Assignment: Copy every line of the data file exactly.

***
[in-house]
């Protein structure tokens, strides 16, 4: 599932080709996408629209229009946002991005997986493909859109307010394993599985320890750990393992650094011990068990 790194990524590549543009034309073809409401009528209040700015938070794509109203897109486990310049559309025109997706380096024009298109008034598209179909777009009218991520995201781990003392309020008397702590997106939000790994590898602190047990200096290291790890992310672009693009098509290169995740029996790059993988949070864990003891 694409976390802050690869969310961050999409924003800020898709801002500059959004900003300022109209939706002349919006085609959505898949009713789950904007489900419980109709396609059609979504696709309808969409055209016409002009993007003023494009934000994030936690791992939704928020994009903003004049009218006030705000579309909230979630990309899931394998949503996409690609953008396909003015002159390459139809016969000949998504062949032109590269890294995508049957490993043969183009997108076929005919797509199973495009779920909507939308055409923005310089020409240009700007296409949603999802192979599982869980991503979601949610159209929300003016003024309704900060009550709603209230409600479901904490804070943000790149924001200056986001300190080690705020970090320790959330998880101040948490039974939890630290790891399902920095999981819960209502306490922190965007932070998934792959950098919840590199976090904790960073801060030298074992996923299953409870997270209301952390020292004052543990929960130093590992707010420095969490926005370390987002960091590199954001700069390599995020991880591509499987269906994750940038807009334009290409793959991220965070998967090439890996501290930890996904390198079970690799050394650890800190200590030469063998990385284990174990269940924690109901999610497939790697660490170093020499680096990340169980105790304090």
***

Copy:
[in-house]
């Protein structure tokens, strides 16, 4: 599932080709996408629209229009946002991005997986493909859109307010394993599985320890750990393992650094011990068990 790194990524590549543009034309073809409401009528209040700015938070794509109203897109486990310049559309025109997706380096024009298109008034598209179909777009009218991520995201781990003392309020008397702590997106939000790994590898602190047990200096290291790890992310672009693009098509290169995740029996790059993988949070864990003891 694409976390802050690869969310961050999409924003800020898709801002500059959004900003300022109209939706002349919006085609959505898949009713789950904007489900419980109709396609059609979504696709309808969409055209016409002009993007003023494009934000994030936690791992939704928020994009903003004049009218006030705000579309909230979630990309899931394998949503996409690609953008396909003015002159390459139809016969000949998504062949032109590269890294995508049957490993043969183009997108076929005919797509199973495009779920909507939308055409923005310089020409240009700007296409949603999802192979599982869980991503979601949610159209929300003016003024309704900060009550709603209230409600479901904490804070943000790149924001200056986001300190080690705020970090320790959330998880101040948490039974939890630290790891399902920095999981819960209502306490922190965007932070998934792959950098919840590199976090904790960073801060030298074992996923299953409870997270209301952390020292004052543990929960130093590992707010420095969490926005370390987002960091590199954001700069390599995020991880591509499987269906994750940038807009334009290409793959991220965070998967090439890996501290930890996904390198079970690799050394650890800190200590030469063998990385284990174990269940924690109901999610497939790697660490170093020499680096990340169980105790304090």